• silicon ICs can provide telemetry to the host system, which is useful for health and status reporting and scheduling preventative maintenance
  • only a single power supply voltage is needed
  • no DC sequencers are required, simplifying system cost and complexity.

Challenges with the all-silicon architecture are

  • the number of ICs required per array is N/4, where N is the number of radiating elements in the array and each control IC drives four antenna elements
  • transmit power per element is typically limited to +20 dBm, much lower than what is achievable with GaAs or GaN processes.

However, the need for more ICs with this architecture is more than offset by using the lowest cost semiconductor processes. The lower transmit power per element can also be compensated for by enlarging the array, taking advantage of the 20log(N) EIRP characteristic of transmit active antennas. Enlarging the transmit array is not necessarily “bad,” since a larger array allows lower transmit power per element, which spreads the heat over a larger area and helps the thermal design. By enlarging the array and using aperture gain to develop EIRP, rather than the RF power per element, reduces the overall DC power consumption of the array.

Figure 7

Figure 7 Anokiwave 256-element, all-silicon array.

Measured data on Anokiwave’s 256-element, all-silicon array (see Figure 7) validates the performance of the all-silicon array architecture. At 28 GHz, the array provides a G/T of ‐1.1 dB/K in receive and an EIRP of +59.7 dBmi in transmit. Comparing the measured results with theoretical calculations, the transmit EIRP is calculated from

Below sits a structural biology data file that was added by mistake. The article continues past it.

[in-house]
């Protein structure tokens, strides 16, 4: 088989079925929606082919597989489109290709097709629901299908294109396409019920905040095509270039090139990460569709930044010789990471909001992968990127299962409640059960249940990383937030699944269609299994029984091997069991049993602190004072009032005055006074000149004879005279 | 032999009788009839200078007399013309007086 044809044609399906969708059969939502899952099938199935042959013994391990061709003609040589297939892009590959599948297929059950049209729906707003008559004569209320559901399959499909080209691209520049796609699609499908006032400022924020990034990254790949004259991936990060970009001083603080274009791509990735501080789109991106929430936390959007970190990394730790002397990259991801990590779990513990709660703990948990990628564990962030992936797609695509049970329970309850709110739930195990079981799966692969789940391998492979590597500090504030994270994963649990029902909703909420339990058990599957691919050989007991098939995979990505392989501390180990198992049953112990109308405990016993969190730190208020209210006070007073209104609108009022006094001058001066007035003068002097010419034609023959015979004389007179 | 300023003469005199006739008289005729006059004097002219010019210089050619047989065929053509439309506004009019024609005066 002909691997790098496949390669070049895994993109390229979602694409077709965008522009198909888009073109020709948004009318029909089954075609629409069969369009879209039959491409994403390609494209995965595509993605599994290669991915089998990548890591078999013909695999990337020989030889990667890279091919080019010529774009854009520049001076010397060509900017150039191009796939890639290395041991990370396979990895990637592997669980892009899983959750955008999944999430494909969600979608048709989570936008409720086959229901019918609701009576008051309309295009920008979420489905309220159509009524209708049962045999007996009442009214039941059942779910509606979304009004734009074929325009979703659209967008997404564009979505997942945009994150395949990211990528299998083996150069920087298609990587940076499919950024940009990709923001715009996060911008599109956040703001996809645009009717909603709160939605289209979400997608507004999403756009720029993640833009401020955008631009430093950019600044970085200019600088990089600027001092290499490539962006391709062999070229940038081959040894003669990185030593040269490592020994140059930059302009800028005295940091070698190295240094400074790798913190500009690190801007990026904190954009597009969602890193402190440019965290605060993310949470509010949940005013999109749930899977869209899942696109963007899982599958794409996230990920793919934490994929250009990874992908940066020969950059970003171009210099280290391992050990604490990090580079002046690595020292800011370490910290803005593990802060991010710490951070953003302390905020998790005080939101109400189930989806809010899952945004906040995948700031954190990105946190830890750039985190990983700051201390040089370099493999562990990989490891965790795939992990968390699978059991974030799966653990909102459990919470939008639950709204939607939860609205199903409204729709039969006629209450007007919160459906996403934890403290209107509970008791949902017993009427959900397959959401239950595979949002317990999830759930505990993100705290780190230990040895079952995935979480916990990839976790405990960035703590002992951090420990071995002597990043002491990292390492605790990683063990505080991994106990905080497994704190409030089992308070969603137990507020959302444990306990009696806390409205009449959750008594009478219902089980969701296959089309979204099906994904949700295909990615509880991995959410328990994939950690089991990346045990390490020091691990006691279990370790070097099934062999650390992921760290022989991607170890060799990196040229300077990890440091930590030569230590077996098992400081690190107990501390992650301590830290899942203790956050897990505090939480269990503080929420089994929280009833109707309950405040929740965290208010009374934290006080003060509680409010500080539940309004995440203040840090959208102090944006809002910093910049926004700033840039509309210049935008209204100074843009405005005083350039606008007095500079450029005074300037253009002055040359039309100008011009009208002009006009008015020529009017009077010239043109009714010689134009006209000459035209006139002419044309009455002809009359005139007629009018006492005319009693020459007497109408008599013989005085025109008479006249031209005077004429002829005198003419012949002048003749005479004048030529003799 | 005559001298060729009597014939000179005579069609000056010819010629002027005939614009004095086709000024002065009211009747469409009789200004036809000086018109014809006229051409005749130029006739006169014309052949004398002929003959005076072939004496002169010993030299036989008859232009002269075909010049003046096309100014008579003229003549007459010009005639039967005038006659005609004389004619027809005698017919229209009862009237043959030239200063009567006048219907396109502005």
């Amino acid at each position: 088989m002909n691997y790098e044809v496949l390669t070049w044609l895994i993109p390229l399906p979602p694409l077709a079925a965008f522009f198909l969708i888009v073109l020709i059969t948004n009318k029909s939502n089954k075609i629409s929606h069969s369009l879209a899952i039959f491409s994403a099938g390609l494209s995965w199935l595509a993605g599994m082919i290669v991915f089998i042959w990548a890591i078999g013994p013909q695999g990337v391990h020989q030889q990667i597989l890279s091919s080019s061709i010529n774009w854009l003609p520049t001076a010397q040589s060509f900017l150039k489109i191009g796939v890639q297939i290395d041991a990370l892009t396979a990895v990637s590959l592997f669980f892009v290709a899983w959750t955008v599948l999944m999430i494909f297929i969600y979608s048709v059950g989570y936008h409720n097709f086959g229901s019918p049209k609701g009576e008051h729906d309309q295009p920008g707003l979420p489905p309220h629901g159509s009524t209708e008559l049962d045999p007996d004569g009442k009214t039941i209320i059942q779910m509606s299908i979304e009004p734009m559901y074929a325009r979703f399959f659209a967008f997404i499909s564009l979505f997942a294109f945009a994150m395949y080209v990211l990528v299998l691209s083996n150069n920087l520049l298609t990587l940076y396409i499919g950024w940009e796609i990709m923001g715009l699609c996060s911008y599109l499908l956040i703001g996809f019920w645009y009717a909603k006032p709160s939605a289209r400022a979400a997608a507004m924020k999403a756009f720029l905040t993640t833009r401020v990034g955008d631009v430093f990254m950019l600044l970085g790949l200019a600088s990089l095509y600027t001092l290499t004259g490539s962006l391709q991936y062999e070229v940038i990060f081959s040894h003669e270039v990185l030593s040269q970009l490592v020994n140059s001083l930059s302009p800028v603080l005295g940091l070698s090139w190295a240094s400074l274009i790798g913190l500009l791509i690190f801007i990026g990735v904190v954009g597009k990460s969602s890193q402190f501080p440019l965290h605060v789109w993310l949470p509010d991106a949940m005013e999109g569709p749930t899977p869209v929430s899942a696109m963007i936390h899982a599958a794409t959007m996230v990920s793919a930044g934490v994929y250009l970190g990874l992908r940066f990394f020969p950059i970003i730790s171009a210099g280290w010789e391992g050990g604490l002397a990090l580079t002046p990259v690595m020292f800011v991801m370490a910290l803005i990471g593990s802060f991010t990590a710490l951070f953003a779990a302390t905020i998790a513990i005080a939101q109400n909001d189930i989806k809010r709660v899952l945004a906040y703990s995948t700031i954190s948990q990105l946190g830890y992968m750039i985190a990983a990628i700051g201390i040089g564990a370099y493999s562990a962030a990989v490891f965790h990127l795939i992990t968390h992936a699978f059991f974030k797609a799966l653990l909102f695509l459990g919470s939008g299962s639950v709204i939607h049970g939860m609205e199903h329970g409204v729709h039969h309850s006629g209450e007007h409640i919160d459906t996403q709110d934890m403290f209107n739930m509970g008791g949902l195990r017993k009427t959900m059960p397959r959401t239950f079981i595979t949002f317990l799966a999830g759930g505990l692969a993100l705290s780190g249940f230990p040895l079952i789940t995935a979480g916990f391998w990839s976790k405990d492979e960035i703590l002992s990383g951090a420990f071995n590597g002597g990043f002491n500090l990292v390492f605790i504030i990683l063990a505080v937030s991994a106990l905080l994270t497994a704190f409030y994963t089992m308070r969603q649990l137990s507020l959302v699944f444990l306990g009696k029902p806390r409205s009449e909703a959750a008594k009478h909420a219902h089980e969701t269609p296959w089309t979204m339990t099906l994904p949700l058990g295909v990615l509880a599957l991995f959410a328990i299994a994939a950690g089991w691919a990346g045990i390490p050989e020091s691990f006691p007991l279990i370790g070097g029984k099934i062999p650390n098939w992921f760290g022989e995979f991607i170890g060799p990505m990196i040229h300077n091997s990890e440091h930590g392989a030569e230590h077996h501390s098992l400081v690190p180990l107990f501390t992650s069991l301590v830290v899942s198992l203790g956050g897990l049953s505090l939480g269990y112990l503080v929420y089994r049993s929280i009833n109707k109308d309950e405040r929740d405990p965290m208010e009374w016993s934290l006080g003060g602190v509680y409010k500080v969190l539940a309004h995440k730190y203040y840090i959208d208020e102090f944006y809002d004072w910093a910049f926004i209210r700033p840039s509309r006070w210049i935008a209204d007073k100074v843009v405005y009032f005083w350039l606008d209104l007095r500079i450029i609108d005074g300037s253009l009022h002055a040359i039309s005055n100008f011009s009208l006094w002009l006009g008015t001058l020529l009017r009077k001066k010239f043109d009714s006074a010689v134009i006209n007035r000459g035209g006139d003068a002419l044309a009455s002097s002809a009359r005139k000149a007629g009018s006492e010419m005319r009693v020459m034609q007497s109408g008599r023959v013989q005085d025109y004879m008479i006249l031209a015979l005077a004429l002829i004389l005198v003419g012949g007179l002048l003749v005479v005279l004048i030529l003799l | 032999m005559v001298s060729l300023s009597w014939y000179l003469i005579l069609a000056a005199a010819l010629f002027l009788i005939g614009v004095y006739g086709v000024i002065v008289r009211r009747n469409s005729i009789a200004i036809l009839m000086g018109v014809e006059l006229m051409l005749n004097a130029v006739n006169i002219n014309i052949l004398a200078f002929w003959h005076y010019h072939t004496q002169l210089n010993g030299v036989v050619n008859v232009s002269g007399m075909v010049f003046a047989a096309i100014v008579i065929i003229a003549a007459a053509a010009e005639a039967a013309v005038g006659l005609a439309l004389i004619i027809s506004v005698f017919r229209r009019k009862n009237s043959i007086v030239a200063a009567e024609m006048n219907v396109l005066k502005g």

EIRP = 20log(N) + Ge +
Powerelement – Losses

where N is the number of elements in the array, Ge is the imbedded element gain (+5 dBi for a λ/2 lattice), Powerelement is +8.5 dBm and losses total 1.5 dB for the combined feed loss, element ohmic loss and radome loss. The calculated EIRP is

EIRP = 20log(256) + 5 + 8.5 1.5 = 60.2 dBmi

which is within 0.5 dB of the measurement. Similarly, the receive G/T is calculated from

Math 1

where N and Ge are the same as for the transmit array, To is the 290°K reference temperature, L is the sum of the front-end losses
(1.5 dB total or 1.41) and F is the noise factor of the receiver. Using 256 elements, +5 dBi imbedded element gain (3.14), 1.5 dB in losses and 5 dB NF (F = 3.16),

Math 2

which closely agrees with the measured results for the array.

Figure 8

Figure 8 Analog beamforming.


Three general beamforming architectures are used in active antennas: analog, digital and hybrid beamforming. This section describes each approach at a high level, compares their pros and cons and discusses how the column-fed and all-silicon architectures are impacted. While the following block diagrams denote receivers, transmitter block diagrams look similar, just reversed in direction and using digital-to-analog converters (DAC) instead of analog-to-digital converters (ADC).

Analog beamforming (see Figure 8) uses an analog beam weight at each element in the array with the all-silicon architecture or at each column in the array with the column-fed architecture. After the analog beam weights are applied, a coherent power summation forms the beam, followed by a suitable frequency down-converter and ADC to complete the receive antenna system. Table 1 summarizes the advantages and disadvantages.

Table 1

Figure 9

Figure 9 Digital beamforming.